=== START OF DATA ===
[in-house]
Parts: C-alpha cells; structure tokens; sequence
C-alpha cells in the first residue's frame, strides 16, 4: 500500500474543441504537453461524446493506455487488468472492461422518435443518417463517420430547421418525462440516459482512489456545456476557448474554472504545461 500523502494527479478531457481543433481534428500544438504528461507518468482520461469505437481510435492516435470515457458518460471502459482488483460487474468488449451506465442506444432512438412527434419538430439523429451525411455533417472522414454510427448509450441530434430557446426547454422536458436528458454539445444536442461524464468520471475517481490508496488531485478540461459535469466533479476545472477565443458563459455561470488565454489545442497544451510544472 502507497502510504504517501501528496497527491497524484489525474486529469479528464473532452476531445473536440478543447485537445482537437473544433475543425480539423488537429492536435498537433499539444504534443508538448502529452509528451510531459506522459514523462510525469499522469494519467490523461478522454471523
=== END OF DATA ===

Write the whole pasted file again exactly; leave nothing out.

[in-house]
Parts: C-alpha cells; structure tokens; sequence
C-alpha cells in the first residue's frame, strides 16, 4: 500500500474543441504537453461524446493506455487488468472492461422518435443518417463517420430547421418525462440516459482512489456545456476557448474554472504545461 500523502494527479478531457481543433481534428500544438504528461507518468482520461469505437481510435492516435470515457458518460471502459482488483460487474468488449451506465442506444432512438412527434419538430439523429451525411455533417472522414454510427448509450441530434430557446426547454422536458436528458454539445444536442461524464468520471475517481490508496488531485478540461459535469466533479476545472477565443458563459455561470488565454489545442497544451510544472 502507497502510504504517501501528496497527491497524484489525474486529469479528464473532452476531445473536440478543447485537445482537437473544433475543425480539423488537429492536435498537433499539444504534443508538448502529452509528451510531459506522459514523462510525469499522469494519467490523461478522454471523